On the ammonia side, we have three hydrogen atoms, contributing one valence electron each, and a nitrogen atom, which contributes five. That’s eight electrons in total. That’s enough for a single bond between the nitrogen and each hydrogen and two left over for the lone pair of nitrogen completing its octet. Now, what about BH3? Each hydrogen contributes one valence electron and a boron atom contributes three. That’s six electrons in total. Six is just enough to form single bonds between boron and each of the hydrogen atoms. The boron atom could be more stable with one extra bond, but it doesn’t have the electrons to do it. Instead, we need both electrons to be provided by a Lewis base. The nitrogen donates both electrons in its lone pair into the nitrogen–boron bond.

However, not all lone pairs are reactive. The reasons for this are a bit too complex for this video, so here’s a list. These are the main ones. We tend to see more reactive lone pairs on more electronegative elements. And the electron-deficient species that will act as Lewis acids include boron and aluminum compounds and various transition metal ions. You don’t need to remember all these examples. You’ll just need to remember how to draw a Lewis structure, find a lone pair, and find an incomplete octet. Now, let’s have a look at some examples in reactions.

BF3 can react with F− ions, forming BF4−. If we draw the Lewis structures, we can easily see where the lone pair that forms the bond comes from. The fluoride ion with its reactive lone pair forms a bond with the electron-deficient boron. And here’s an example where we have a transition metal ion, silver plus, reacting with a Lewis base, ammonia. With positive metal ions, we tend to leave out any valence electrons, particularly with transition metals where it becomes much more complicated. The lone pairs on the nitrogens of the ammonia molecules form bonds with the silver. This particular chemical is active in the Tollens reagent test for aldehydes, where we produce a silver mirror. And Lewis acids and bases are also very important in organic synthesis.

Now the last area we’re going to look at are Lewis amphoteric substances, substances that are both Lewis acids under some circumstances and Lewis bases under others. When hydrogen chloride dissolves in water, a water molecule reacts with the hydrogen ion in HCL forming the hydronium ion and the chloride ion. We often treat the hydronium ion, H3O+, like H+. But actually, whenever we see H+, we’re really dealing with a Lewis acid–base adduct. One of the lone pairs on the oxygen in water donates to form a bond with H+. In this example, water is acting as a Lewis base, donating a lone pair.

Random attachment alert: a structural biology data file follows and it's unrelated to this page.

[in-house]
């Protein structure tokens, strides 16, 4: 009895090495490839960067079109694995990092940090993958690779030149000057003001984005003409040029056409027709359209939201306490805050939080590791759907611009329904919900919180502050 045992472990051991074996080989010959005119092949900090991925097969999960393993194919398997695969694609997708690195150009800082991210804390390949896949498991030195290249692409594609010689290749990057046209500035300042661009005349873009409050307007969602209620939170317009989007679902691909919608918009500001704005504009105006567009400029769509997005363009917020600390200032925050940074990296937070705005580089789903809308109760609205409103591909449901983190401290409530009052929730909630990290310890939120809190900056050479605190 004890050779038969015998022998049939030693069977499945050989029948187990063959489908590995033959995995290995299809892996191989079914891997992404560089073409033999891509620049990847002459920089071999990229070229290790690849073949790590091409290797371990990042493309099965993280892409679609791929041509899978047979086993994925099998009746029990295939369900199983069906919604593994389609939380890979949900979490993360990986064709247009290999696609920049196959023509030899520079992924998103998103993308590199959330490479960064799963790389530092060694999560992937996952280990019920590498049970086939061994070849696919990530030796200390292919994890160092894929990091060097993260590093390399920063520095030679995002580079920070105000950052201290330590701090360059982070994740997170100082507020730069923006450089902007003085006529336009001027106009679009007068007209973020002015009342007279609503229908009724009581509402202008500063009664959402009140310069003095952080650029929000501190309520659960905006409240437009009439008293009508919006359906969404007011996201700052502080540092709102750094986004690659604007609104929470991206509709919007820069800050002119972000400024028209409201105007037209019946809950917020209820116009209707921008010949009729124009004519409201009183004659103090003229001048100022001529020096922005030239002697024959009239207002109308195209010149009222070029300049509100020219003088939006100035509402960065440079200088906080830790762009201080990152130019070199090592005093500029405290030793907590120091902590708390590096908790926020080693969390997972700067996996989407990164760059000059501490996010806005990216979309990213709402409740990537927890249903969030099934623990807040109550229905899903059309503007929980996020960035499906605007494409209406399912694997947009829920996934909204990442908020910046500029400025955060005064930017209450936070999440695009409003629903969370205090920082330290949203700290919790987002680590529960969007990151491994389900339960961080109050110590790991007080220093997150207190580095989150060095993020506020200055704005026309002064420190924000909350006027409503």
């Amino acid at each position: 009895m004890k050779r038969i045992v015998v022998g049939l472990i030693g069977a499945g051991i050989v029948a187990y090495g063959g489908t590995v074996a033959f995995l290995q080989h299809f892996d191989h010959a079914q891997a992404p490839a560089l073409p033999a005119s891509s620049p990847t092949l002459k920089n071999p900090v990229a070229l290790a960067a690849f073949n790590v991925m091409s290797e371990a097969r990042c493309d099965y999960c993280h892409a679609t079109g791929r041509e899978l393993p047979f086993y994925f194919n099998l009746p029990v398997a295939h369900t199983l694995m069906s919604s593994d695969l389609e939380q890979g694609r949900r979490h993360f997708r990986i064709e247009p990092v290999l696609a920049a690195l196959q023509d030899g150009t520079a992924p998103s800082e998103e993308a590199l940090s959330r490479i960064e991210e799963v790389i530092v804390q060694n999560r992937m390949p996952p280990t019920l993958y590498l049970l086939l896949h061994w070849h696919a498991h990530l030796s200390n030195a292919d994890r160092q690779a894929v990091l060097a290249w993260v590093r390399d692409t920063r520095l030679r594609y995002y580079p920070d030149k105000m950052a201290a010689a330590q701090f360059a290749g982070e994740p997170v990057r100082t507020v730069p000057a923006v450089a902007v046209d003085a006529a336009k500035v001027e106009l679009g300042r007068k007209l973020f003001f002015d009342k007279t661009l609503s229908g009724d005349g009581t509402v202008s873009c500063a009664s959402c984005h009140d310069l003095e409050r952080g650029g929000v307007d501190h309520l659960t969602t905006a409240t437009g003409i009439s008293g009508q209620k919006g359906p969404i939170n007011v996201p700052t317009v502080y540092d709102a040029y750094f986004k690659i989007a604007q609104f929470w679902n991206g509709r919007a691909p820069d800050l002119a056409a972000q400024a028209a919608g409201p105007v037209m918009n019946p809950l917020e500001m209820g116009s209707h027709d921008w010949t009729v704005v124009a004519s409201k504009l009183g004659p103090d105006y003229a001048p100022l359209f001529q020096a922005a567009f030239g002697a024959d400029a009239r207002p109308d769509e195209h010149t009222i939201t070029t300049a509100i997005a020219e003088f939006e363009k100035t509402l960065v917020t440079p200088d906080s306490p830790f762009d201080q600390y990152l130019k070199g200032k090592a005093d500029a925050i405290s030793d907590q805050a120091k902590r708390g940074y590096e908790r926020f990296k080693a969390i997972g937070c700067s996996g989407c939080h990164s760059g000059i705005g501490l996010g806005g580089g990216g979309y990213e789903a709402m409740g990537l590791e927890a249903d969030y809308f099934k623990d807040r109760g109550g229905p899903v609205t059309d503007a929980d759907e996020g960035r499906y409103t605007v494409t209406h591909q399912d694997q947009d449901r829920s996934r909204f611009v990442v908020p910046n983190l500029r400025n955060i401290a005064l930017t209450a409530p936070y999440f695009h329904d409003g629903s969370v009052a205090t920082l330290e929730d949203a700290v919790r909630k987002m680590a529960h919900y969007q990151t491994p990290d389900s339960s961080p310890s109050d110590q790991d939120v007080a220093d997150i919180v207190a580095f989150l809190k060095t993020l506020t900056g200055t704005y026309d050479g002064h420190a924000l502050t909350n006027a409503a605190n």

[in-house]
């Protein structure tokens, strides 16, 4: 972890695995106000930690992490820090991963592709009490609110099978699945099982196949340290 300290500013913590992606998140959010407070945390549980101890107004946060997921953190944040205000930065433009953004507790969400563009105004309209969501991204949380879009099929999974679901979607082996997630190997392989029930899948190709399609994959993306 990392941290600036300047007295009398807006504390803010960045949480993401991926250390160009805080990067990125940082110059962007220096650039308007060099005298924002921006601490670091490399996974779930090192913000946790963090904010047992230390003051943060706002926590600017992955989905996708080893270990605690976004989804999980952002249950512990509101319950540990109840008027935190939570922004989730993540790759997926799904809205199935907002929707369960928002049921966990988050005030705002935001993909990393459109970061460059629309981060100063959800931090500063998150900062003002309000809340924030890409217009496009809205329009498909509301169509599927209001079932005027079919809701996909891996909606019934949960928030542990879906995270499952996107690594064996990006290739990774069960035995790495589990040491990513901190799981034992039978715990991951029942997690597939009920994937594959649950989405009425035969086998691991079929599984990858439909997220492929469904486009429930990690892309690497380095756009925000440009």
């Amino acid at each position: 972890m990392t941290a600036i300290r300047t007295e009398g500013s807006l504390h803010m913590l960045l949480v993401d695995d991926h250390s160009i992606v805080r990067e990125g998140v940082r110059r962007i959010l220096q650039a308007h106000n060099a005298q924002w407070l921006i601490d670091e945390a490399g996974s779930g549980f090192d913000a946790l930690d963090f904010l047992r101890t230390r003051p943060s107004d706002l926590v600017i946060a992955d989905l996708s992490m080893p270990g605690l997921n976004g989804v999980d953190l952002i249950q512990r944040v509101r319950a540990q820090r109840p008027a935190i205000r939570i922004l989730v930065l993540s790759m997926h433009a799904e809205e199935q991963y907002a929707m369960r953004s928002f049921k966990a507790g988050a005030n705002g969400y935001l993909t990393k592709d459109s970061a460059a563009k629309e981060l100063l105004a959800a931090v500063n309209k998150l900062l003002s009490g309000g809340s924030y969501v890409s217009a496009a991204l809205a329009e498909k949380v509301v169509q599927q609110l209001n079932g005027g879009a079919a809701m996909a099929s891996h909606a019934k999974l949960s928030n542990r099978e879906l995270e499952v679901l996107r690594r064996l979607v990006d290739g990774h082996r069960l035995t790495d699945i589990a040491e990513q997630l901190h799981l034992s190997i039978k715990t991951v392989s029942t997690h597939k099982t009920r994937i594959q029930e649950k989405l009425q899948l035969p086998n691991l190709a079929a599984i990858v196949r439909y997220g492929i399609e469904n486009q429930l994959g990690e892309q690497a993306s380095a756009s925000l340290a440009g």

But let’s have a look at this example, the formation of ammonium hydroxide when we add ammonia to water. In this case, the lone pair that’s going to steal an H+ ion is on the nitrogen. What we form is the ammonium ion NH4+ and the hydroxide ion OH−. In this example, it’s water that’s behaving as the Lewis acid, giving up an H+ ion to the ammonia. So, water is amphoteric. It can be a Lewis acid or, in other circumstances, a Lewis base. Now, let’s take a look at a question.

Which of the following statements best defines a Lewis acid? (A) A substance that can donate a pair of electrons, (B) a substance that can accept a pair of electrons, (C) a substance that can donate an H+ ion, (D) a substance that can accept an H+ ion, or (E) a substance that produces OH− ions.

The first thing that’s important to identify is that we’re not looking for a simply correct answer. We’re looking for the best statement out of the five. Lewis described acidity and basicity in terms of the acceptance or donation of lone pairs of electrons. He describes substances like ammonia with reactive lone pairs as bases and electron-deficient substances, like BH3, as acids. When the two react, a bond is formed between the area with the lone pair and the electron-deficient area.

The first statement suggests that a Lewis acid is a substance that can donate a pair of electrons. This corresponds to the description of a Lewis base, not a Lewis acid. The second statement suggests that a Lewis acid accepts a pair of electrons. This fits nicely with what we’ve already seen. So, let’s hold on to this answer and check the other three.

Our third option is that a Lewis acid is a substance that can donate a hydrogen ion. These would be substances like hydrochloric acid and nitric acid. Here’s the reaction of a common base sodium hydroxide with hydrochloric acid, forming sodium chloride and water. This reaction does conform to the description of Lewis acids and bases because a lone pair from the hydroxide ion is attacking the hydrogen ion.

Statement (C) is not our correct answer because even though a substance that can donate a hydrogen ion is a Lewis acid, not all Lewis acids donate hydrogen ions. So, this statement is not the best description. Instead, this type of acid is commonly referred to as a Brønsted–Lowry acid. The next statement changes the game by talking about accepting hydrogen ions. This is a good definition of a Brønsted–Lowry base and not a Lewis acid.

Finally, the last statement suggests that a Lewis acid is a substance that produces OH− ions, hydroxide ions. A good example of this is the addition of solid sodium hydroxide to water, producing hydroxide ions in solution. Sodium hydroxide is an Arrhenius base. It dissociates in water to produce hydroxide ions. The general term that covers statement (E) is alkali because there are some substances that are not Arrhenius bases that still react with water to produce hydroxide ions. Either way, this is definitely not an acid and definitely not a Lewis acid, meaning of the five statements we’ve been given, the one that best defines a Lewis acid is a substance that can accept a pair of electrons.

Let’s have a look at the key points. Arrhenius, Brønsted and Lowry, and Lewis described acids and bases slightly differently. Lewis’s description covers the biggest range of substances. A Lewis acid is simply any substance that can accept a lone pair of electrons, while a Lewis base is the reverse, a substance that can donate a pair of electrons. Lewis acids accept lone pairs, while Lewis bases donate lone pairs. You can remember this by taking a b and flipping it and making it look like a d.

Lewis acids and bases react to form Lewis acid–base adducts, for short Lewis adducts. And finally, we can use Lewis structures to work out what’s a Lewis base and what’s a Lewis acid by highlighting lone pairs or areas which are electron deficient.